Tip Eight – How well are you cleaning your cups and plates?
We can’t stress the importance of ensuring that your cups are clean and appropriately washed. The WHO says that heat at 56°C kills the SARS coronavirus at around 10000 units per 15 min (quick reduction). Some other studies suggest that the dried virus on smooth surfaces retained its viability for over 5 days at temperatures of 22–25°C and relative humidity of 40–50%. What this means is that plates and cups must be cleaned in high heat environments.
Perhaps the most alarming research when it comes to deactivation of the virus with with heat comes out of France where researchers at the Aix-Marseille University found that “only during the protocol of heating the coronavirus for 92 degrees Celsius for 15 minutes was COVID-19 completely deactivated.”
Luke warm water won’t cut it! Neither will many antibacterial detergents. They assist but won’t guarantee COVID-19 free cups and saucers.
Encouraging the use of disposable recyclable cups at this time may be the best measure.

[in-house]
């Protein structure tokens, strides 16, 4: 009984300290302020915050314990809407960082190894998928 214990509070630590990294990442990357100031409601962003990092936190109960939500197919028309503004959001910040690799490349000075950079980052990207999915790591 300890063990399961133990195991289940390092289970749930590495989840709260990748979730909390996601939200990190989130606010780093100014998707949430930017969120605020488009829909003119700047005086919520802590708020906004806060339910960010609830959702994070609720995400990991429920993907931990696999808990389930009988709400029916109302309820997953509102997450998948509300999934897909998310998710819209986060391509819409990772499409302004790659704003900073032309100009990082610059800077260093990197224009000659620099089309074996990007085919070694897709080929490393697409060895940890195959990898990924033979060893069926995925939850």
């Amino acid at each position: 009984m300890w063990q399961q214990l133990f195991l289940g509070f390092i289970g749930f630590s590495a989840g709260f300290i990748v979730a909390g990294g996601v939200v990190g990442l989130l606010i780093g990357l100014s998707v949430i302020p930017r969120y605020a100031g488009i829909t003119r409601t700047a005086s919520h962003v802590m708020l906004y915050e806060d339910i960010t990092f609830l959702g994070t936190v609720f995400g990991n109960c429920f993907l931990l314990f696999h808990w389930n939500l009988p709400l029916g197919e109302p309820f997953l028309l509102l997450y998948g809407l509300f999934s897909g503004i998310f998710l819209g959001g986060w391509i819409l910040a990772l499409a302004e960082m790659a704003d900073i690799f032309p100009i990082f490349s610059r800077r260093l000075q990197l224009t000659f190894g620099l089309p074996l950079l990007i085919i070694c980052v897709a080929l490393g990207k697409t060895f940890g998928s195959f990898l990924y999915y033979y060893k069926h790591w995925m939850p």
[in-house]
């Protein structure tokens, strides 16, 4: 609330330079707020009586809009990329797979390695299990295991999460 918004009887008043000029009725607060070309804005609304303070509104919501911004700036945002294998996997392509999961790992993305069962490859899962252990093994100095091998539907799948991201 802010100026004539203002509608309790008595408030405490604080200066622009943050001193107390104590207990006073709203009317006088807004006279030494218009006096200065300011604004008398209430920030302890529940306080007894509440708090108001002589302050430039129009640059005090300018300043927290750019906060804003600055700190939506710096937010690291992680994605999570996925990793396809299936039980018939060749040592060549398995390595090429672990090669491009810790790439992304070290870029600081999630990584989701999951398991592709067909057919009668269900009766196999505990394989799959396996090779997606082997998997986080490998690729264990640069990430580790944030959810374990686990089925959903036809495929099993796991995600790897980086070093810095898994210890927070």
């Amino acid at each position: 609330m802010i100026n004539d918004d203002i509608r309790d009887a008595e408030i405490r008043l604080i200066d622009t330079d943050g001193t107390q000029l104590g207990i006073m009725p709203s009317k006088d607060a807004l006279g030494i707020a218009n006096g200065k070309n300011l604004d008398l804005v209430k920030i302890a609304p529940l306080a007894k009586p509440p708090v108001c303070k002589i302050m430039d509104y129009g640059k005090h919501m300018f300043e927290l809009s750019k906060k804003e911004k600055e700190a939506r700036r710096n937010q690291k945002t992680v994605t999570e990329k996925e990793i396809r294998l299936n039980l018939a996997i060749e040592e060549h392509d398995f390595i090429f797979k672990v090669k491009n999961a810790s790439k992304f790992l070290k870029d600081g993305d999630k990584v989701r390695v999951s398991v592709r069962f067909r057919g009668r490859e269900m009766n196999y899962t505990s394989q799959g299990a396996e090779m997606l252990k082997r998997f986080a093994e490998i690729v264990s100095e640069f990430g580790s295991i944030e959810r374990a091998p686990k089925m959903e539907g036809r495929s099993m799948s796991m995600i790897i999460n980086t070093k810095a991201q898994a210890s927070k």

Tip Nine – Spacing of tables and chairs in your coffee shop
Yes …We know it seems inconceivable that a few months ago we would be considering separating chairs in a coffee shop, but it will now form part of the process in the foreseeable future. Ensuring that tables, seating is managed to provide appropriate social distancing will be another means to help you meet your obligations;
Tip ten – Clean and Clean Again
Keeping your coffee shop clean has always been important but its’ now more important than ever. Development of a cleaning regime for the tables and chairs that follows principles of infection control including but not limited to: